They have a wide range of accommodation options (including campgrounds) in Botswana and South Africa.

>> Search for the lowest accommodation prices here

Travel Insurance

World Nomads travel insurance policies offer coverage for more than 150 activities. Get a quote, make a claim, or buy or extend your policy while on the road.

Have you been on an African safari? What are your best budget saving tips? Share in the comments below!

More adventure travel articles:

Pin and share to Pinterest for later!

How to plan a Botswana self drive safari on a budget
How to go on an african safari on a budget: Detailed costs for a self drive safari in Botswana. #safari #africa #botswana #budget

Photo of author

Matt Rodda

Co-founder and occasional writer for Adventure and Sunshine, Matt is a curious traveller, interested in experiencing the many wonders of the world and broadening his perspective. He encourages others to travel and get out of their comfort zone and loves the bonds and memories created with family travel. He caught the travel bug at age 4 during an 8 month trip around Europe in a campervan with his family.

15 thoughts on “Trip Costs: How to go on safari in Botswana on a budget”

  1. Hi Rachel and Matt,
    Thank you so much for your blog, it is wonderful!
    We are planning a trip in October when our kids get 2 weeks off.
    I looked at your itinerary and wondered where did you pick and drop of your 4×4. We are also planning 8-9 days and want to see as many animals in wilderness as possible. We will fly in and out from Johannesburg so need to plan accordingly. I really hope the Corona story gets over and we can travel again.
    Thanks again for the blog !

    • Hi there, we picked up and returned the 4×4 to Johannesburg. It meant a lot more driving, but as we landed in J’burg it was cheaper to hire and drive than fly into Botswana and rent there. Have a great trip!

  2. Hi! Useful and interesting post!
    Were you scared any time? Sorry about the naiveness ,….but are there usual wild life encounters in the campsites?

    • Hi Noelia,
      We were extra cautious and always stayed in managed campgrounds where security guards were onsite to check for wildlife throughout the day and night. Apart from the odd encounter with a monkey or warthog roaming the campground, we were fine! I do know the guards in some locations would keep an eye on the river at night to check for hippos! It definitely adds a new dimension to your camping experience.

  3. This is an awesome article. I am just starting to plan our 2 month trip to Botswana and Zimbabwe and considering hiring a camper. There is no question I can think of yet that you haven’t answered in this post. Thank you.

  4. Hi Matt & Rachel,
    Thanks for your blog, your trip is a great inspiration for others & thanks for all extra little details too.

    Pls could you share your route? And what camps/locations you stayed at overnight?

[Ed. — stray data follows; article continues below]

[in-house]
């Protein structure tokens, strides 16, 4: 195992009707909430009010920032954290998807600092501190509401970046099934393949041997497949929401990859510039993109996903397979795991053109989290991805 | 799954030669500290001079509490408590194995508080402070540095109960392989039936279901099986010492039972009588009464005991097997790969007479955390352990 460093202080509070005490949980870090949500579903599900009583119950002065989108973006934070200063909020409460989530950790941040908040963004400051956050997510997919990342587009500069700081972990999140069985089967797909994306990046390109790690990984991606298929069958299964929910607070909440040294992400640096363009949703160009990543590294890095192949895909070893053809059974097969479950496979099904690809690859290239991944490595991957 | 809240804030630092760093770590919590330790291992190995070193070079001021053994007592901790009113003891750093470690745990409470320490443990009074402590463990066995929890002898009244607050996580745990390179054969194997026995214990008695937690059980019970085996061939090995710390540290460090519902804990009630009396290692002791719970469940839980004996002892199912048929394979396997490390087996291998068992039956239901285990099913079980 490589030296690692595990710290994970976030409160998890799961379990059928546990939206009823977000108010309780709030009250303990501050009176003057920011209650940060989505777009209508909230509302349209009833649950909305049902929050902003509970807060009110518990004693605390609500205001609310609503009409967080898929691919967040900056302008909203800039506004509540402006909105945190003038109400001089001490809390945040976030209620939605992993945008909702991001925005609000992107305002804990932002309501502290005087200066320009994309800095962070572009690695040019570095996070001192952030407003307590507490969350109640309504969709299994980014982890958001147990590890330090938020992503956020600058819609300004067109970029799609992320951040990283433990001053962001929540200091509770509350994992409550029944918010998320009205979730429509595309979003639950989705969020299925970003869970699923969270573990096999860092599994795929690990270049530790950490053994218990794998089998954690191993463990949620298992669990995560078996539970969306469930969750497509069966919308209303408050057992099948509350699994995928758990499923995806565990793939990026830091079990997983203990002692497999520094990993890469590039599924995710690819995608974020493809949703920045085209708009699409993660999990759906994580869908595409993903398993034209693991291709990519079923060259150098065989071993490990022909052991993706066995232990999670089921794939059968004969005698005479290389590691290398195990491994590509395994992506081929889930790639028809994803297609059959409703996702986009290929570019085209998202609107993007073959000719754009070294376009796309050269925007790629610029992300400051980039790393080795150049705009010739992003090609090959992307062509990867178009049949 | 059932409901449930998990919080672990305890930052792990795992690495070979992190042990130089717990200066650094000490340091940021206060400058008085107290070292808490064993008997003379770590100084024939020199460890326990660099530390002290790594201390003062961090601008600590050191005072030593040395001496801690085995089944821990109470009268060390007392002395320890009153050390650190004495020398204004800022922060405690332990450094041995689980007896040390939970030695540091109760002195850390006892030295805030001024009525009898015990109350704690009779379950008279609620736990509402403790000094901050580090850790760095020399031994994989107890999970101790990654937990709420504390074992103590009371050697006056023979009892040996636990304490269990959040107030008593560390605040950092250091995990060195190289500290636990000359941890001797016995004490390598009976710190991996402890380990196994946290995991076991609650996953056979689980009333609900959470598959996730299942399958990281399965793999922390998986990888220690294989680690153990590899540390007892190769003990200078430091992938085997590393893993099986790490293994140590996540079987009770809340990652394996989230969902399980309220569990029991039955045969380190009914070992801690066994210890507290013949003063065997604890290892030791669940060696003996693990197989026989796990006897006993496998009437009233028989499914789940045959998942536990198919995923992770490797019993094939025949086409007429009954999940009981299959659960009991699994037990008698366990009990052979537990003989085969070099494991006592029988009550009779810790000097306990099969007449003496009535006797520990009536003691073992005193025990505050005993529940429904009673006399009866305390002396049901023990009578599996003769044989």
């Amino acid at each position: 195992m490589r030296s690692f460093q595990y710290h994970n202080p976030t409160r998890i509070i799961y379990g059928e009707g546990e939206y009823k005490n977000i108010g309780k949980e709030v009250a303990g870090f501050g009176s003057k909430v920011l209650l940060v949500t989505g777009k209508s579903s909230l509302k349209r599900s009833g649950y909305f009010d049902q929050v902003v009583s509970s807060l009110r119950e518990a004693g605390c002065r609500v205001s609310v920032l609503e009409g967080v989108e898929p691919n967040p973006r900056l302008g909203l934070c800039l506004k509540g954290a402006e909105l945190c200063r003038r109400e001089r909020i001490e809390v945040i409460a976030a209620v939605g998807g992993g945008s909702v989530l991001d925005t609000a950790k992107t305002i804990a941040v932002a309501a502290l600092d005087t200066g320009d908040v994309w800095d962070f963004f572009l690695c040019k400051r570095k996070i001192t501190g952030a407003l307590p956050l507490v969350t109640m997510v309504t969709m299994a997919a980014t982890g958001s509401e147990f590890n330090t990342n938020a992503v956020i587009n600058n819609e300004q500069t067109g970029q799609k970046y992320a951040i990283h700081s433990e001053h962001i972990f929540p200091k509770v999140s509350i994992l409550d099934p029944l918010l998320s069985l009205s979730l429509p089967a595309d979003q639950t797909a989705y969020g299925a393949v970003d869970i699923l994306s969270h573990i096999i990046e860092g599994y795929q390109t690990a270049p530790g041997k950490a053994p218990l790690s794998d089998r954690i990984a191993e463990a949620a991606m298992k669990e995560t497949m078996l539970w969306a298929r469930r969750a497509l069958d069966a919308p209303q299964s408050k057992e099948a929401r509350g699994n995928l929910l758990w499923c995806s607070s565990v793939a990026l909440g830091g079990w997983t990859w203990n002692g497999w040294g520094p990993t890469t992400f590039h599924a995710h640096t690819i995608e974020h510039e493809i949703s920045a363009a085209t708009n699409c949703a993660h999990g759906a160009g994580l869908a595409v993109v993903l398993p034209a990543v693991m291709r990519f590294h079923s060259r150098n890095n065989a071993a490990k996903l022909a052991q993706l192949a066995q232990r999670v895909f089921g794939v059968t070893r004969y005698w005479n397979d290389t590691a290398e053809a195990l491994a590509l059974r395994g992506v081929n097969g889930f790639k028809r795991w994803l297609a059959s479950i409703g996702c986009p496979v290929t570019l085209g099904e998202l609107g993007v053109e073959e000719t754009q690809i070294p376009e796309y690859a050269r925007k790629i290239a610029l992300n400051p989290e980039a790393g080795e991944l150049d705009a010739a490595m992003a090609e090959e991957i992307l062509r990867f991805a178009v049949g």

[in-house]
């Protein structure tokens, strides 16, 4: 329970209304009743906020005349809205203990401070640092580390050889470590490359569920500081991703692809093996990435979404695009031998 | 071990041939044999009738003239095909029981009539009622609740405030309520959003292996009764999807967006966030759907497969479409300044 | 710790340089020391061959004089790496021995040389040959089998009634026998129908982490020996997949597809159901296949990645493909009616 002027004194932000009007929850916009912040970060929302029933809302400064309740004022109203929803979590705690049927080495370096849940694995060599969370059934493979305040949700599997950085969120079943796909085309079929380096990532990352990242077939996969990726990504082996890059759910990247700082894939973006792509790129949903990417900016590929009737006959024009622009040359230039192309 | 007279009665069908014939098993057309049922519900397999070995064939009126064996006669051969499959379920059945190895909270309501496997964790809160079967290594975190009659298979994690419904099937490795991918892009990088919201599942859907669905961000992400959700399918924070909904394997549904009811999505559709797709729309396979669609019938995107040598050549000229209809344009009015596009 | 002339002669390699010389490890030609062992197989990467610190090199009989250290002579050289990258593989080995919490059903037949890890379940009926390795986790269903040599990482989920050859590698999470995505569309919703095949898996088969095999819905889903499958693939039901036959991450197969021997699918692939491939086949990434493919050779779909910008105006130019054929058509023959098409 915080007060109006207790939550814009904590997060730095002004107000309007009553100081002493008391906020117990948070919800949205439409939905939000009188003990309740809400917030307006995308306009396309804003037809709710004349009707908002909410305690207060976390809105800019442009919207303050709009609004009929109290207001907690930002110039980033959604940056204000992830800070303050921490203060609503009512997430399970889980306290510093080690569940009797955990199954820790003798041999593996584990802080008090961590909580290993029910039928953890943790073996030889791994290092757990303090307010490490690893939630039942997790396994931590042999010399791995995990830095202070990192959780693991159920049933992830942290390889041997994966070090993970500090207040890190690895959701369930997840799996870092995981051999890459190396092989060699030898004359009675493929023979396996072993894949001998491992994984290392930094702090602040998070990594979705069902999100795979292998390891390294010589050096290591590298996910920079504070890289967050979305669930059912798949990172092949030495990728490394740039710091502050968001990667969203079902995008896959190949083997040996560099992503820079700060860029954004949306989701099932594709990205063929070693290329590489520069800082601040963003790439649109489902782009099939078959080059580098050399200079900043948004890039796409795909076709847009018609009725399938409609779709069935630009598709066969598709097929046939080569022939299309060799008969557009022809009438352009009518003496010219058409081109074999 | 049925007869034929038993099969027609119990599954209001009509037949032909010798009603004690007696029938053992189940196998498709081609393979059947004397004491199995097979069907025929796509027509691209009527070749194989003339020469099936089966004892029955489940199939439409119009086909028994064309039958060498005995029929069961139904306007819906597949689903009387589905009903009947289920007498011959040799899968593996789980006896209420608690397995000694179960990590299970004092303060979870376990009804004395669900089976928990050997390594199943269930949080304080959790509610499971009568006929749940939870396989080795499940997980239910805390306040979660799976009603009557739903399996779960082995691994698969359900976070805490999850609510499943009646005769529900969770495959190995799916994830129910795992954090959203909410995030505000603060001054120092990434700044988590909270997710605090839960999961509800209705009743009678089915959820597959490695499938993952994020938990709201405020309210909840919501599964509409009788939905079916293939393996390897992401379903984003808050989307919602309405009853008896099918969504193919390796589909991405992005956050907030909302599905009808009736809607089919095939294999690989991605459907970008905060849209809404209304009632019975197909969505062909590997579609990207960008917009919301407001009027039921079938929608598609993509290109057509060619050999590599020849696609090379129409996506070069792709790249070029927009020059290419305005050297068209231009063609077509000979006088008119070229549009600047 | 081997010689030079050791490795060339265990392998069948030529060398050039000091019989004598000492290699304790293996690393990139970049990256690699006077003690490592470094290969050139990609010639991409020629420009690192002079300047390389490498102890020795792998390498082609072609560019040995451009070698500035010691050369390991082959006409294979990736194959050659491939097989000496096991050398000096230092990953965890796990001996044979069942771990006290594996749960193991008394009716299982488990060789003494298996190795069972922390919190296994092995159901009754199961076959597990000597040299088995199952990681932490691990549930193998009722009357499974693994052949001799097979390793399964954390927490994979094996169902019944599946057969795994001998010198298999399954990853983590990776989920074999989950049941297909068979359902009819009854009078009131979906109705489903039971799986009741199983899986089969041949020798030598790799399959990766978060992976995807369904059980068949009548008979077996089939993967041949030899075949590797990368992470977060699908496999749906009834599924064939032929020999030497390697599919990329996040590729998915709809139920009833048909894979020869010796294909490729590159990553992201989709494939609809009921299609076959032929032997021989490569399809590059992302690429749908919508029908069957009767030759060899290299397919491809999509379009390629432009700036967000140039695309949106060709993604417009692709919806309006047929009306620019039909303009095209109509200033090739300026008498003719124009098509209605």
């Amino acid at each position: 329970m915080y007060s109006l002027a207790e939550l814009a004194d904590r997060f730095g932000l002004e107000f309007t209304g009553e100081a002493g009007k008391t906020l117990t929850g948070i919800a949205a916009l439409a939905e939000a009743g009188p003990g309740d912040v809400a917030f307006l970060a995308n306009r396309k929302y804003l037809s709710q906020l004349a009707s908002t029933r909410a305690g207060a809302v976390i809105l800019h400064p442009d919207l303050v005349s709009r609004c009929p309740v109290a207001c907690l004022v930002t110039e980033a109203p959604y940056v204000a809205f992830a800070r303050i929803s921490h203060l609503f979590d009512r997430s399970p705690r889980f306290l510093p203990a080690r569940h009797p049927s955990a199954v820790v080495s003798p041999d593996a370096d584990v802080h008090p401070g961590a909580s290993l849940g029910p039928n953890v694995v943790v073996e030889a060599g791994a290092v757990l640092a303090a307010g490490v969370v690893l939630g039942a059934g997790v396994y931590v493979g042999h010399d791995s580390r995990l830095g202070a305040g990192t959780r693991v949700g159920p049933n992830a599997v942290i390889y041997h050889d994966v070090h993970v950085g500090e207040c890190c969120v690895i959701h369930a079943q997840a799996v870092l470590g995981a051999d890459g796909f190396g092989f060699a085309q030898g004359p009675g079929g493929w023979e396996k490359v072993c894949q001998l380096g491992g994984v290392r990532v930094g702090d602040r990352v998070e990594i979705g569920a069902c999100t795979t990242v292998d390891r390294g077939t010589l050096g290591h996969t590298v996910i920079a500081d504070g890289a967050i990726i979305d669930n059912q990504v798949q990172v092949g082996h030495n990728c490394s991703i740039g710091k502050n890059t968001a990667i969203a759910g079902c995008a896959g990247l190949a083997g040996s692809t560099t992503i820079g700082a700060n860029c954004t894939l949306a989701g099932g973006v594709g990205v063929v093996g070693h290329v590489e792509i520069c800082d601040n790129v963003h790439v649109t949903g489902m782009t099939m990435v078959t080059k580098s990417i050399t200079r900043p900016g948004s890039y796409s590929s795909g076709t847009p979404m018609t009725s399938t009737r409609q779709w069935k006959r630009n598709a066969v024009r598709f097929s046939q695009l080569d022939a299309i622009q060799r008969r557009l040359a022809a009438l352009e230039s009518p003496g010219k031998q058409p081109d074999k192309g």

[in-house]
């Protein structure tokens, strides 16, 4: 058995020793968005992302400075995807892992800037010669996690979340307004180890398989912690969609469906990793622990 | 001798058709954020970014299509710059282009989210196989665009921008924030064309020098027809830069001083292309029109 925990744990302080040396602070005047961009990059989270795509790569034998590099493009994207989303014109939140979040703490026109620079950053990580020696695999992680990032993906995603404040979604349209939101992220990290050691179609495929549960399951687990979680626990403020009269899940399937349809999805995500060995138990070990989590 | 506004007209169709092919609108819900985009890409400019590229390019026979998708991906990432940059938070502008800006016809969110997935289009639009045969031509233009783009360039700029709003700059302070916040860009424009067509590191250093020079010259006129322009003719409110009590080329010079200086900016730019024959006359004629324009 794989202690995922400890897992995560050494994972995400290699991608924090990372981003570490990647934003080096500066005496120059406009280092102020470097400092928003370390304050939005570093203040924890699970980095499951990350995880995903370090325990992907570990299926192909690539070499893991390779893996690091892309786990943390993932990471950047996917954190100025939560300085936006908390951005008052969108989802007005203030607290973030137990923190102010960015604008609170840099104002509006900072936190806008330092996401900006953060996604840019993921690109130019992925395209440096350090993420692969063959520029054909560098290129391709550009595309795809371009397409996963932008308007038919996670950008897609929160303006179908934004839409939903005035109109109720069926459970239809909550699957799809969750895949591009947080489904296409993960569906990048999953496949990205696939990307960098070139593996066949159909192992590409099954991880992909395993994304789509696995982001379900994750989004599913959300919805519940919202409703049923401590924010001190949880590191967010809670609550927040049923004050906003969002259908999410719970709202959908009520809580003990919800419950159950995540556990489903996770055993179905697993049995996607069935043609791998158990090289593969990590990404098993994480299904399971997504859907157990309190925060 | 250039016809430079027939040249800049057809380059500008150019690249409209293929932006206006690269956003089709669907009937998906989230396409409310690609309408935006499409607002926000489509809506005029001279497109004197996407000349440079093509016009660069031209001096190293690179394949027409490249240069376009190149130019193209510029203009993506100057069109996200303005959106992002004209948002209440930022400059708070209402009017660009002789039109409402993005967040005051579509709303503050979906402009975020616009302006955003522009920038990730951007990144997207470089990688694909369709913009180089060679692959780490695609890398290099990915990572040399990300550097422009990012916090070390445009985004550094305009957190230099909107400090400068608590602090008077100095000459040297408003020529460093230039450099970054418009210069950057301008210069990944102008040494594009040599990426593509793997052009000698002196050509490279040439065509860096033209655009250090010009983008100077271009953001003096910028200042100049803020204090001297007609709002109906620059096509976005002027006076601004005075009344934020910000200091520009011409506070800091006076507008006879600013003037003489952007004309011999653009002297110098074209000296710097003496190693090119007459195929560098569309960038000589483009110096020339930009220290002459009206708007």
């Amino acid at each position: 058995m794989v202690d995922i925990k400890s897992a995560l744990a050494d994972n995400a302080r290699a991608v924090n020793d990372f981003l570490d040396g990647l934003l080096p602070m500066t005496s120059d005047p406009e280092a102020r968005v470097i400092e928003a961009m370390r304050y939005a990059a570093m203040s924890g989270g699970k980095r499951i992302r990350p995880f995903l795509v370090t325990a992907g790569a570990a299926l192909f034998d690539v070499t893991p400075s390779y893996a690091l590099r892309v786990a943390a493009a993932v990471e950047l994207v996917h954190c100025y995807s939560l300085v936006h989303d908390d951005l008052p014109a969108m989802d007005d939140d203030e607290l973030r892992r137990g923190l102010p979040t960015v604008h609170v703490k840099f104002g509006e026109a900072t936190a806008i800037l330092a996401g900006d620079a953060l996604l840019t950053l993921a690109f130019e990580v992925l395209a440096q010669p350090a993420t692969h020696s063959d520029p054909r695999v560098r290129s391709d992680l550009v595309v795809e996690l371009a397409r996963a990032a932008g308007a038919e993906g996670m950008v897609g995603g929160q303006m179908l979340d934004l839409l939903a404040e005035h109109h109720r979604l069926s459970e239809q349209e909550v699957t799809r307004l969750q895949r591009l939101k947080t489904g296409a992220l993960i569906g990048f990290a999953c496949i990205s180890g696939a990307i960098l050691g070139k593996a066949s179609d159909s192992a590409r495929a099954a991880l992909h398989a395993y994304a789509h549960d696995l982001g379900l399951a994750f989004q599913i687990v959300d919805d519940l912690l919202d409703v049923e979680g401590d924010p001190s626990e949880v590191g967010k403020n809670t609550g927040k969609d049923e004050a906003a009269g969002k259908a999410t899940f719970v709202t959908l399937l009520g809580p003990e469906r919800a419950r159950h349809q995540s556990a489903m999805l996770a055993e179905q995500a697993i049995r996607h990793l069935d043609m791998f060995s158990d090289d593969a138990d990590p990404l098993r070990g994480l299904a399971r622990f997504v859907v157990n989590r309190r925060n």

5. Hi Rachel & Matt,
    Your trip sounds fantastic & is a great inspiration to others (also with kids & also not regular 4×4 drivers). We’re looking to do a similar trip in 2020.
    Juat curious on your route? And the specific camp-sites you stayed at each night so I can get a visual idea of exactly where you went 😊

    • Hi Roger,
      Our itinerary was:
      Waterberg Wilderness Reserve
      Serowe – Khama Rhino Sanctuary
      Nata (instead of Makgadikgadi Pans – Khumaga)
      Kasane – Chobe Safari Lodge (3 nights)
      Nata – Elephant Sands
      Tuli Blcok – Tuli Safari Lodge – Molema

      Our original plan was to do a loop in Botswana and go from Khama Rhino Sanctuary up to Maun then through Moremi, Khwai, Savuit, Ihaha to Kasane than back via Nata. However, that was going to take longer than we could afford and I was a bit worried about the state of the dirt roads from Maun to Kasane. In hindsight that loop would have been good but we could not have done it because there was flooding and much of it was underwater. The flooding forced us to ditch Khumaga and stay in Nata.

  6. Wow the photos are amazing I am so excited. I am staying at Chobe Safari lodge and doing the boat trip and game drive then heading over to Okavango River… I hope I see some lions and rhino’s….

    Did you use US$ or local currency? I found in Tanzania people only wanted USD. Did you also have to pay your Zimbabwe visa in USD?

    • Cath, in Botswana we used local currency (pula). There are ATM’s in all major towns where you can withdraw cash. All of the lodges we stayed accepted credit cards too. We had pre-paid the more remote campsite. Zimbabwe are using USD as their currency at the moment. We had USD cash to pay for the visa at the border post. We paid for the Vic Falls Park entry on credit card. There were ATM’s in town as well. I don’t know about Namibia.
      Good luck on your quest to see a lion.

  7. Love your posts and the stories about Botswana take me back – love Africa!
    How amazing are the elephants?
    Good advice about carrying food in cars in game parks. Back in 2001 we had a large male baboon climb in the back window of our van to look for the packet of chips (unfinished & folded up from the previous day) he had smelt in the back seat. The guide screamed at us to get out (in the middle of Kruger) and we had to use a belt to bang on the vehicle and frighten him out. At the time we were surrounded by dozens of other baboons and who knows what else. A bit funny to look back on now, but really dangerous and scary at the time!

  8. Sounds fantastic Matt and Rachel. What an adventure for the kids. I like tent on the roof! Looking forward to reading more about your amazing trip x


Leave a Comment

This site uses Akismet to reduce spam. Learn how your comment data is processed.